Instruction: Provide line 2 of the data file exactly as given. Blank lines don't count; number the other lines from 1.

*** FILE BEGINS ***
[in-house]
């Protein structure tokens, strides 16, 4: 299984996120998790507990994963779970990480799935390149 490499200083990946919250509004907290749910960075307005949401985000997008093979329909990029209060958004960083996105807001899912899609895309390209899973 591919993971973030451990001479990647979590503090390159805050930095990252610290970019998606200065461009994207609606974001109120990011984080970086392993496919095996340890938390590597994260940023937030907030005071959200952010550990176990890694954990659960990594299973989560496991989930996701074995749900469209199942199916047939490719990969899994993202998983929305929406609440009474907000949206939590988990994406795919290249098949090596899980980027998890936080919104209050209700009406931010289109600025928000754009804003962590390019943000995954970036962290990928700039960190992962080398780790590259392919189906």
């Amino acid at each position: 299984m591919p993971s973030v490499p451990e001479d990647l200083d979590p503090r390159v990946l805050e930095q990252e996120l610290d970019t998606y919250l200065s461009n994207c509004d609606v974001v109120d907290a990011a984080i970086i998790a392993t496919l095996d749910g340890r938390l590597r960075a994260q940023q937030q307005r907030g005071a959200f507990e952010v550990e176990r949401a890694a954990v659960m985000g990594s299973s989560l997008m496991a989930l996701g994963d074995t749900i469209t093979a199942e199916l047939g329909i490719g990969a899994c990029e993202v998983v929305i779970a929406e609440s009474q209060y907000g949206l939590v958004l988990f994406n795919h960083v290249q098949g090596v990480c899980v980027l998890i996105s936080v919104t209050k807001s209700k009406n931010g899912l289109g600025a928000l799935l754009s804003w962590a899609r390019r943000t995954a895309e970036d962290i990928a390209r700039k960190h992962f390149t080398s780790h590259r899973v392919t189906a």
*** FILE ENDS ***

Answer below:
């Protein structure tokens, strides 16, 4: 299984996120998790507990994963779970990480799935390149 490499200083990946919250509004907290749910960075307005949401985000997008093979329909990029209060958004960083996105807001899912899609895309390209899973 591919993971973030451990001479990647979590503090390159805050930095990252610290970019998606200065461009994207609606974001109120990011984080970086392993496919095996340890938390590597994260940023937030907030005071959200952010550990176990890694954990659960990594299973989560496991989930996701074995749900469209199942199916047939490719990969899994993202998983929305929406609440009474907000949206939590988990994406795919290249098949090596899980980027998890936080919104209050209700009406931010289109600025928000754009804003962590390019943000995954970036962290990928700039960190992962080398780790590259392919189906």